Zinnwald Lithium is aiming to finish a bankable feasibility study in about 12 months and move its namesake lithium project in Germany towards production in 2026 after delivering a favourable preliminary economic study on a proposed US$336 million venture supplying battery-grade lithium hydroxide to the European market.
The London-listed company, which has a current market value around US$32 million and less than $5m in the bank, said an underground mine and plant able to produce up to 12,000 tonnes per annum of 99.5% LiOH, in the Saxony region in south-east Germany, could generate a post-tax NPV of US$1012m (8% discount rate) and IRR of 29.3% with the LiOH fetching $22,500 per tonne.
Life-of-mine (plus-35 years) operating costs were pegged at $6200/t after by-product credits from sales of potassium sulphate, precipitated calcium carbonate, granite and sand.
Zinnwald has a current measured and indicated lithium resource of 35.51 million tonnes of greisen ore grading an average 3519ppm lithium. Zinnwald Lithium said it needed to better define resources and reserves in the core Zinnwald licence deposit with ongoing infill drilling.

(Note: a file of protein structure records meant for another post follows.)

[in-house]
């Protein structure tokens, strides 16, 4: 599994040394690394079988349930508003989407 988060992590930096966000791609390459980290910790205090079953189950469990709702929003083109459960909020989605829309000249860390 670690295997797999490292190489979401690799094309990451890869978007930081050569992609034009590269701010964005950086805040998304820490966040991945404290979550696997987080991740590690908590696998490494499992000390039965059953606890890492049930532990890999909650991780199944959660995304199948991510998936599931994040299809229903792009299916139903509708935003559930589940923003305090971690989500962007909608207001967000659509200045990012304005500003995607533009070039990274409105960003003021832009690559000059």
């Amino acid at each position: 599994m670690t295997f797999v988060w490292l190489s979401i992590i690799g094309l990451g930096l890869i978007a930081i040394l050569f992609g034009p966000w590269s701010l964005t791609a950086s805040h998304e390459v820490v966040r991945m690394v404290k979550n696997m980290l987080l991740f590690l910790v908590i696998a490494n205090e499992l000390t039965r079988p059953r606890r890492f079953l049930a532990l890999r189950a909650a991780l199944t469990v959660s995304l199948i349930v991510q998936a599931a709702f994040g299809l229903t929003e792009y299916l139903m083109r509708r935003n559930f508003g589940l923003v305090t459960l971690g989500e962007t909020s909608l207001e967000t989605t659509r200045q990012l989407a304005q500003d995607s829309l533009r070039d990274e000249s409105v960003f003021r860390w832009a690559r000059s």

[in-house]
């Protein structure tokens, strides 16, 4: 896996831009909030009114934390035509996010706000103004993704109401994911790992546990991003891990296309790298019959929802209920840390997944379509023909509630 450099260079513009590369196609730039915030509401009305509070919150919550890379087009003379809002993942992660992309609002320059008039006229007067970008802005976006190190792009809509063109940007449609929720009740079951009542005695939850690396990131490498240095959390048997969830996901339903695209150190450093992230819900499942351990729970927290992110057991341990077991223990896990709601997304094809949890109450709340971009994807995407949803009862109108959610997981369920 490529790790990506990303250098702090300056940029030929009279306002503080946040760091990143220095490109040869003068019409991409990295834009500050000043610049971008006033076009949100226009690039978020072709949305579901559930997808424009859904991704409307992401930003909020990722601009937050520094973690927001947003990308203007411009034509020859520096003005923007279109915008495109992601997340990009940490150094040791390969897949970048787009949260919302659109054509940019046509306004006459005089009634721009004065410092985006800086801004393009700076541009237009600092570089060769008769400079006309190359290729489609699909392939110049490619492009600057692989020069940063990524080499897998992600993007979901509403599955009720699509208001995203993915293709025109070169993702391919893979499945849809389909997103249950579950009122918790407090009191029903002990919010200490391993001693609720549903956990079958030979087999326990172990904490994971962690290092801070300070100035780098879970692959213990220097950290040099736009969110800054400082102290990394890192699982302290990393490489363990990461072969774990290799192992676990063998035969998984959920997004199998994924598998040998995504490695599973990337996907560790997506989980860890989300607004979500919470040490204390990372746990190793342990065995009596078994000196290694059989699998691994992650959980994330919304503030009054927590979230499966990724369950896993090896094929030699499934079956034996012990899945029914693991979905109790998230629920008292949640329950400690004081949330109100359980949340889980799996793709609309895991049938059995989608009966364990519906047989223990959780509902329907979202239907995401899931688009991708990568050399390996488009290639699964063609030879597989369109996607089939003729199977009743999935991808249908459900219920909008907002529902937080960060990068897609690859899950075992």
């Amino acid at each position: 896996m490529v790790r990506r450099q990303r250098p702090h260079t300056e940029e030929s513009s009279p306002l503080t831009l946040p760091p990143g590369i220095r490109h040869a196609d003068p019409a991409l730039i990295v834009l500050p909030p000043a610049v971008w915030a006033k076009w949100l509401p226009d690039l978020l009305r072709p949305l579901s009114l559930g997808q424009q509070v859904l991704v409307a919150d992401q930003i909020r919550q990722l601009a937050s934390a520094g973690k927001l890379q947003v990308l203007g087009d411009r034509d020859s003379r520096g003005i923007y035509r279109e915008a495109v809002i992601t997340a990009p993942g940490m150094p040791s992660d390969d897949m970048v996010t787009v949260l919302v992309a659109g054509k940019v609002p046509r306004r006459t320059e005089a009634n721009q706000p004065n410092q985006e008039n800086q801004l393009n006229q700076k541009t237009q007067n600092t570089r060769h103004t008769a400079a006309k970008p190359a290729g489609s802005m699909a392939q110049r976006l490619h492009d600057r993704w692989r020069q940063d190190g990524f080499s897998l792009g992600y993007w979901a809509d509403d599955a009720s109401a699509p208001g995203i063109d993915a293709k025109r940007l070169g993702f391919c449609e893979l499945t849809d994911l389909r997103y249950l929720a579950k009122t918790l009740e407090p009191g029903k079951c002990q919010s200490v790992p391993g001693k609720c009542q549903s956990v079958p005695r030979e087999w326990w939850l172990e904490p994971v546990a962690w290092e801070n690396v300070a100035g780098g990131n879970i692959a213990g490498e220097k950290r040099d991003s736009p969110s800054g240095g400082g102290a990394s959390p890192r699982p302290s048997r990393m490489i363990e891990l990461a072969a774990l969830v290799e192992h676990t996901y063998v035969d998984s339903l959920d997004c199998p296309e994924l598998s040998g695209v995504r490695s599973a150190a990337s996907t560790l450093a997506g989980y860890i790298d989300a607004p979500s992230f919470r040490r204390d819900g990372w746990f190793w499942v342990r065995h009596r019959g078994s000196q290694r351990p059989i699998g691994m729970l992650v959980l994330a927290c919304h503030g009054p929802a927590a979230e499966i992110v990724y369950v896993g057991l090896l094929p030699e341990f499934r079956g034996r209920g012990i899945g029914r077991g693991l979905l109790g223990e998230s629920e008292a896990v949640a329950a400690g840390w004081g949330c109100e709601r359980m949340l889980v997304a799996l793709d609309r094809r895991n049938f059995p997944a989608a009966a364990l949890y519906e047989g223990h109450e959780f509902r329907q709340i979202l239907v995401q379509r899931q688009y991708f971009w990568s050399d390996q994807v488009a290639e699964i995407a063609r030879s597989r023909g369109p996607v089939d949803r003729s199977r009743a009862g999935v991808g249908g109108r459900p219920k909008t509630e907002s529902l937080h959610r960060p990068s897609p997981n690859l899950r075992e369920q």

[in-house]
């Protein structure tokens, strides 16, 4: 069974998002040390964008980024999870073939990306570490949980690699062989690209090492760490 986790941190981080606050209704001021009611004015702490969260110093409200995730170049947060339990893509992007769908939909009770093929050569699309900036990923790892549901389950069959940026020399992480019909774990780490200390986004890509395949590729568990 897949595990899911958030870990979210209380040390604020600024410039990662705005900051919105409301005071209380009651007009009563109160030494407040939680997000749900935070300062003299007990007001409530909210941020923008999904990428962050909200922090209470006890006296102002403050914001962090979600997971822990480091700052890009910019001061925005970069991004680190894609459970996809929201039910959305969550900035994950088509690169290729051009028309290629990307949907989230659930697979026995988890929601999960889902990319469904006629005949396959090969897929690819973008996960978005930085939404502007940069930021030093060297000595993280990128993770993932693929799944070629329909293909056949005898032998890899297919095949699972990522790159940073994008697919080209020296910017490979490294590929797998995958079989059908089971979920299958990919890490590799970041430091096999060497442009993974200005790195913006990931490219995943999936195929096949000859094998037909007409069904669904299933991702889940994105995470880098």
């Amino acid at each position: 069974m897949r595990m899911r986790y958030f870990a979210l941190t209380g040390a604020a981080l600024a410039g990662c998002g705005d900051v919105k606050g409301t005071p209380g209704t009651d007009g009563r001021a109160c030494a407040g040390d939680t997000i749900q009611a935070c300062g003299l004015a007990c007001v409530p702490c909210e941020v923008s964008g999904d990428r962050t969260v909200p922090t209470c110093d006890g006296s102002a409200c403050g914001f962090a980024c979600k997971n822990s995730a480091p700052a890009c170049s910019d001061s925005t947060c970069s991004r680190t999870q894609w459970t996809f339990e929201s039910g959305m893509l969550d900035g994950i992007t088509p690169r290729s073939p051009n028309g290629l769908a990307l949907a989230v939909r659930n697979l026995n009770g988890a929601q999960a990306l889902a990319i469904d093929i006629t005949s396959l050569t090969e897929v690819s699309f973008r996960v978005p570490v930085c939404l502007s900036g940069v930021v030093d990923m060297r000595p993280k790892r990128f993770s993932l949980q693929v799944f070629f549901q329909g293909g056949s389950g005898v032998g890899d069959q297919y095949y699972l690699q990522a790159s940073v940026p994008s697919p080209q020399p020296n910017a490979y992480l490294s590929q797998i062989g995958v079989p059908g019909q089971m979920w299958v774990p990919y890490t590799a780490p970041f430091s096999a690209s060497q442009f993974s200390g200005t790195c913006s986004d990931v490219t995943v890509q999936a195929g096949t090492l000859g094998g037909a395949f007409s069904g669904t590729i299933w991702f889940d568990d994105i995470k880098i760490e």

“The current measured and indicated lithium resource … which provides feed for over 35 years, is scalable and the short timeframe to production, targeted for 2026, is very opportune, given the strong LiOH prices and global rise in green energy strategies,” CEO Anton du Plessis said.
“We have made significant progress over the last year, undertaking extensive research and testwork to re-orient the project towards producing circa-12ktpa battery-grade lithium hydroxide from the initial plan to produce 5ktpa of lithium fluoride.”
The compound annual growth rate of the lithium market for battery applications was projected by Roskill to be more than 20% per year to 2028, Zinnwald Lithium said. Benchmark Mineral Intelligence says 282 battery gigafactories are at various stages of production and construction, up from only three in 2015, requiring 5Mt of lithium a year compared with the 480,000t produced in 2021.
Benchmark has estimated $42billion needs to be spent by 2030 to meet demand for lithium.